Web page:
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UC study links parasites in freshwater runoff to sea otter deaths

University of California - Division of Agriculture & Natural Resources

Disease-causing parasites in freshwater runoff may be killing federally protected southern sea otters, according to University of California scientists.

In recent years, wildlife veterinarians have become concerned about the increasing number of southern sea otters dying in California. The current otter population is 10 percent lower than it was in 1995. Disease has been identified as one reason. Two species of protozoa, Toxoplasma gondii and Sarcocystis neurona, have been identified as important causes of fatal brain infections in these otters.

To understand the rise in sea otter deaths, scientists from the Wildlife Health Center in the UC Davis School of Veterinary Medicine joined colleagues from other agencies to investigate potential sources of Toxoplasma contamination.

In a study published in the July issue of the International Journal for Parasitology, the scientists compiled environmental, demographic, spatial and serological data for 223 live and dead California sea otters tested between 1997 and 2001. Using a new diagnostic test developed by UC Davis scientists, the authors found that 42 percent of live otters and 62 percent of dead otters were infected with Toxoplasma. Their study suggests that land-based freshwater runoff is a source of Toxoplasma infection for sea otters.

Cats are the only animals known to shed oocysts, which are the tough, environmentally resistant eggs of Toxoplasma parasites, in their feces. However, the connection between land-loving felines and sea otters puzzles researchers.

Before analyzing their data, lead author Melissa Miller and her co-authors at UC Davis, the California Department of Fish and Game, the Central Coast Regional Water Quality Control Board and the Bay Foundation of Morro Bay theorized that sea otters might be exposed to Toxoplasma through both freshwater runoff and municipal waste (sewage), from cat feces flushed down toilets. Primary and secondary sewage treatment may not kill these oocysts, which are protected by a tough outer shell. The authors found no such association with municipal sewage, but otters sampled near large freshwater outflows, such as streams and rivers, were far more likely to be infected with the Toxoplasma parasites than the general otter population.

"We had thought otters might be exposed to the protozoa from sewage, but this study didn"t confirm that," said Miller, a UC Davis wildlife veterinarian. "However, otters sampled near areas of coastal freshwater runoff were almost three times more likely to test positive for Toxoplasma."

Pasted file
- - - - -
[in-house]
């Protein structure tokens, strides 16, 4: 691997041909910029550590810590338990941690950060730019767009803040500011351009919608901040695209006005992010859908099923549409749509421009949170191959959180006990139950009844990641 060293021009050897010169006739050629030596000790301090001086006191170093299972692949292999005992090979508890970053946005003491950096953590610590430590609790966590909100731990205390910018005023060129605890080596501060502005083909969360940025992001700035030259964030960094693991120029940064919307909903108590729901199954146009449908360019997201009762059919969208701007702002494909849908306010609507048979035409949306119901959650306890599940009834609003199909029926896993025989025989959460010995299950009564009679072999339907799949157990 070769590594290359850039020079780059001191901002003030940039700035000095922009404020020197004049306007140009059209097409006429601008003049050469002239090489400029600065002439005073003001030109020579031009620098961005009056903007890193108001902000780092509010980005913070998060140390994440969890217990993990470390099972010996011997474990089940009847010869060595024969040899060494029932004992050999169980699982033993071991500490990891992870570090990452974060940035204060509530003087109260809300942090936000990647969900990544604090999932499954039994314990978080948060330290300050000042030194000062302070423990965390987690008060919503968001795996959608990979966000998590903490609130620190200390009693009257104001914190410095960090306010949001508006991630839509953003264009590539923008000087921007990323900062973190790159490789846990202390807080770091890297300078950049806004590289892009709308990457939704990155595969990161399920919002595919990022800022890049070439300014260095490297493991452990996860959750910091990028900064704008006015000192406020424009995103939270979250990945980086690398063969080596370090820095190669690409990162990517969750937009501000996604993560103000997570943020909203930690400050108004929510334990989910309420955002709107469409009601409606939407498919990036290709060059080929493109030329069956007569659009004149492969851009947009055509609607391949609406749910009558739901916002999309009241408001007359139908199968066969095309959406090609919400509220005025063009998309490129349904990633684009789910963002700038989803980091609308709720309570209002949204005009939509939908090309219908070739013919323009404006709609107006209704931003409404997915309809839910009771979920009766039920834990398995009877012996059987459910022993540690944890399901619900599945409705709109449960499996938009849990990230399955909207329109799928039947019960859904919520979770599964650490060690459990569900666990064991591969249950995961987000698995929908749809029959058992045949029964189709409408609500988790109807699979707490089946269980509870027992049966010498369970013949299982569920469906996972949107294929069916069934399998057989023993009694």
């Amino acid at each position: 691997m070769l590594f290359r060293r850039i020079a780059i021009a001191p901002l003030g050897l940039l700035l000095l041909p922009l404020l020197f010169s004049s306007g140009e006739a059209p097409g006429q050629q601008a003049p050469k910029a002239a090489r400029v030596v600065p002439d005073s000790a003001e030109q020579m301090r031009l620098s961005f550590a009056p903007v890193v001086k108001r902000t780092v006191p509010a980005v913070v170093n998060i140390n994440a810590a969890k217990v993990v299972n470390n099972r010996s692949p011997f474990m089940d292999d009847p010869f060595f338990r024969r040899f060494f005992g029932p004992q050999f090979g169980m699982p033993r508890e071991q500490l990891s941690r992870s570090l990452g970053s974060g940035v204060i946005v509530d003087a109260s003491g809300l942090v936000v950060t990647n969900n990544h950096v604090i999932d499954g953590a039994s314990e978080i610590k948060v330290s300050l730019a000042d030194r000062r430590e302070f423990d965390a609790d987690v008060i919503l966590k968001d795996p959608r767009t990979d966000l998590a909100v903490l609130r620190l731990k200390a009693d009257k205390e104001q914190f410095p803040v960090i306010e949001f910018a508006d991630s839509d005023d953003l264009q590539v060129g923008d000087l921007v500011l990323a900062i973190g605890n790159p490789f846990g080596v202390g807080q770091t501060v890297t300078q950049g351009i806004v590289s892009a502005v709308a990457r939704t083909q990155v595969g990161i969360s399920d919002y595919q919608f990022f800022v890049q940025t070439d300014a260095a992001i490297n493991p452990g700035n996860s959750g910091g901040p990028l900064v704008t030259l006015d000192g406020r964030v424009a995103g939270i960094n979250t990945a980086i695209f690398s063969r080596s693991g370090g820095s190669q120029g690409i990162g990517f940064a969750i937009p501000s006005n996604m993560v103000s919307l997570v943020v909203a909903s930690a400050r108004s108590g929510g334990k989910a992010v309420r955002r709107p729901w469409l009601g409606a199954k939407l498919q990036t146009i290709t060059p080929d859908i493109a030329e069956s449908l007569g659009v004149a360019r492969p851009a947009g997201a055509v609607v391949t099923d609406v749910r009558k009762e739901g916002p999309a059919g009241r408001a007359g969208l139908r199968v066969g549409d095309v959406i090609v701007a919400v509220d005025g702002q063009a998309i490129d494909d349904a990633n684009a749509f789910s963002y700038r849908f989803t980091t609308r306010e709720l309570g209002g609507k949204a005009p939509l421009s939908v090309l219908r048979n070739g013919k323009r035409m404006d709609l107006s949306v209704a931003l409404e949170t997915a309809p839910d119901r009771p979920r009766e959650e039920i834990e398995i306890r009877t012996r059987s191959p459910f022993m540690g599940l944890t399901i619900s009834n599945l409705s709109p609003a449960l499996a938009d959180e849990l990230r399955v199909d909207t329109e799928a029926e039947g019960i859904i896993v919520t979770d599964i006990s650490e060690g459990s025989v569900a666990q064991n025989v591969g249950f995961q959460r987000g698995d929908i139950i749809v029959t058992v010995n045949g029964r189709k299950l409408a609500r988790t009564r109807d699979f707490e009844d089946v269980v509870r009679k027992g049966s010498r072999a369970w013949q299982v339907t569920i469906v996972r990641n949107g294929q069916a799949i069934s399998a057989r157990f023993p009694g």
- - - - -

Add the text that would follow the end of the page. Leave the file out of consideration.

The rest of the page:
"We think the oocysts from cat waste may get transported to the ocean from fields and yards by surface runoff after storms, or due to landscape irrigation," Miller explained. "Sea otters generally live near the shoreline, so they would be directly in the path of these biological pollutants if they reached the ocean. In addition, many of the prey species that otters feed on could potentially concentrate pathogenic bacteria, protozoa and viruses present in contaminated water. In California, surface water runoff is conducted to coastal streams or directly to the sea from lawns, streets and open land via storm drains, ditches and culvert pipes, essentially with no pretreatment."

In addition, some sites along the California coast were found to be "hot spots" for Toxoplasma infection in otters and are currently being studied by the researchers. Co-author Patricia Conrad cautioned that sewage has not been ruled out as a source. "It may be how the sewage is being discharged and dispersed in the ocean," she said. Conrad, a UC Davis parasitologist, is examining the bivalves that sea otters feed on to see if Toxoplasma is concentrating in mussels. "If the bivalves located near a sewage outflow site are able to concentrate oocysts present in sewage, they could pose a high risk." It is unknown whether the otters are ingesting the oocysts in water or by eating contaminated shellfish.

Sea otters are considered a "sentinel species," signaling problems in the marine environment. The high proportion of Toxoplasma infections in the otters is important to people as well because humans are also susceptible to this parasite. Sea otters and humans consume some of the same seafoods, such as shellfish and crabs. Most healthy people can fight off Toxoplasma infection, but it can have serious consequences for the unborn babies of pregnant women and for people with weakened immune systems.

Southern sea otters were hunted to near extinction for their soft fur. In 1977, the U.S. Fish and Wildlife Service designated southern sea otters as a threatened species under the Endangered Species Act. Annual spring counts showed their population grew to as many as 2,377 along the California central coast. But in 1995, the number of sea otters counted peaked and began a downturn. More than 1,000 otters have been found dead along the California coastline over the past seven years. Only 2,139 California sea otters were counted this spring, according to the U.S. Geological Survey. In addition, sea otter mortality appears to be approaching record levels this year, based on the number of stranded animals examined through May 2002.


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